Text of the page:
Hypertrophic cardiomyopathy, a common feature of mitochondrial complex V deficiency, is characterized by thickening (hypertrophy) of the cardiac muscle that can lead to heart failure.[14] The m.8528T>C mutation occurs in the overlapping region of the MT-ATP6 and MT-ATP8 genes and has been described in multiple patients with infantile cardiomyopathy. This mutation changes the initiation codon in MT-ATP6 to threonine as well as a change from tryptophan to arginine at position 55 of MT-ATP8.[16][13] Individuals with mitochondrial complex V deficiency may also have a characteristic pattern of facial features, including a high forehead, curved eyebrows, outside corners of the eyes that point downward (downslanting palpebral fissures), a prominent bridge of the nose, low-set ears, thin lips, and a small chin (micrognathia).[14]

Infantile hypertrophic cardiomyopathy (CMHI) is also caused by mutations affecting distinct genetic loci, including MT-ATP6 and MT-ATP8. An infantile form of hypertrophic cardiomyopathy, a heart disorder characterized by ventricular hypertrophy, which is usually asymmetric and often involves the interventricular septum. The symptoms include dyspnea, syncope, collapse, palpitations, and chest pain. They can be readily provoked by exercise. The disorder has inter- and intrafamilial variability ranging from benign to malignant forms with high risk of cardiac failure and sudden cardiac death.[12][13]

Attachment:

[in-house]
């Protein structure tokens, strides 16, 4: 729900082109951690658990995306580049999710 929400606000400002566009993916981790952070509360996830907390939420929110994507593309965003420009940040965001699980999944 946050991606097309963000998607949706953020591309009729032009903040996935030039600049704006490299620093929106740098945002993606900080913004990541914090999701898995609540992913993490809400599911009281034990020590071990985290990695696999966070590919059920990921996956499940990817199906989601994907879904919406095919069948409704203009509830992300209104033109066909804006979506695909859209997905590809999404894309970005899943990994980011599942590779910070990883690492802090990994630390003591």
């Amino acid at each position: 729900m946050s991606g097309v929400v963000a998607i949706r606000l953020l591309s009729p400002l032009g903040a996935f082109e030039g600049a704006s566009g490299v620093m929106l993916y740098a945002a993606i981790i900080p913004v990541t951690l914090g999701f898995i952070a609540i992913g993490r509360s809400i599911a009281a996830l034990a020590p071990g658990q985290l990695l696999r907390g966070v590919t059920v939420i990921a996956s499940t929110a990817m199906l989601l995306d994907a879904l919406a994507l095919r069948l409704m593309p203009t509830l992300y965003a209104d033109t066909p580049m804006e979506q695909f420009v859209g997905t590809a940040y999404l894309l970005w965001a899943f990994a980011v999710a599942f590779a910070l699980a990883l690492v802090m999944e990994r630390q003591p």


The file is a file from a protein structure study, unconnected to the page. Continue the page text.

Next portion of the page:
References

  1. ^ a b c GRCh38: Ensembl release 89: ENSG00000228253 - Ensembl, May 2017
  2. ^ "Human PubMed Reference:". National Center for Biotechnology Information, U.S. National Library of Medicine.
  3. ^ a b Anderson S, Bankier AT, Barrell BG, de Bruijn MH, Coulson AR, Drouin J, Eperon IC, Nierlich DP, Roe BA, Sanger F, Schreier PH, Smith AJ, Staden R, Young IG (April 1981). "Sequence and organization of the human mitochondrial genome". Nature. 290 (5806): 457–65. doi:10.1038/290457a0. PMID 7219534.
  4. ^ a b c "MT-ATP8". Genetics Home Reference. NCBI.
  5. ^ Zong NC, Li H, Li H, Lam MP, Jimenez RC, Kim CS, Deng N, Kim AK, Choi JH, Zelaya I, Liem D, Meyer D, Odeberg J, Fang C, Lu HJ, Xu T, Weiss J, Duan H, Uhlen M, Yates JR, Apweiler R, Ge J, Hermjakob H, Ping P (Oct 2013). "Integration of cardiac proteome biology and medicine by a specialized knowledgebase". Circulation Research. 113 (9): 1043–53. doi:10.1161/CIRCRESAHA.113.301151. PMC 4076475. PMID 23965338.
  6. ^ "ATP synthase protein 8". Cardiac Organellar Protein Atlas Knowledgebase (COPaKB).
  7. ^ a b "MT-ATP8 mitochondrially encoded ATP synthase 8 [Homo sapiens (human)]". Gene. NCBI.
  8. ^ Velours J, Paumard P, Soubannier V, Spannagel C, Vaillier J, Arselin G, Graves PV (May 2000). "Organisation of the yeast ATP synthase F(0):a study based on cysteine mutants, thiol modification and cross-linking reagents". Biochimica et Biophysica Acta. 1458 (2–3): 443–56. doi:10.1016/S0005-2728(00)00093-1. PMID 10838057.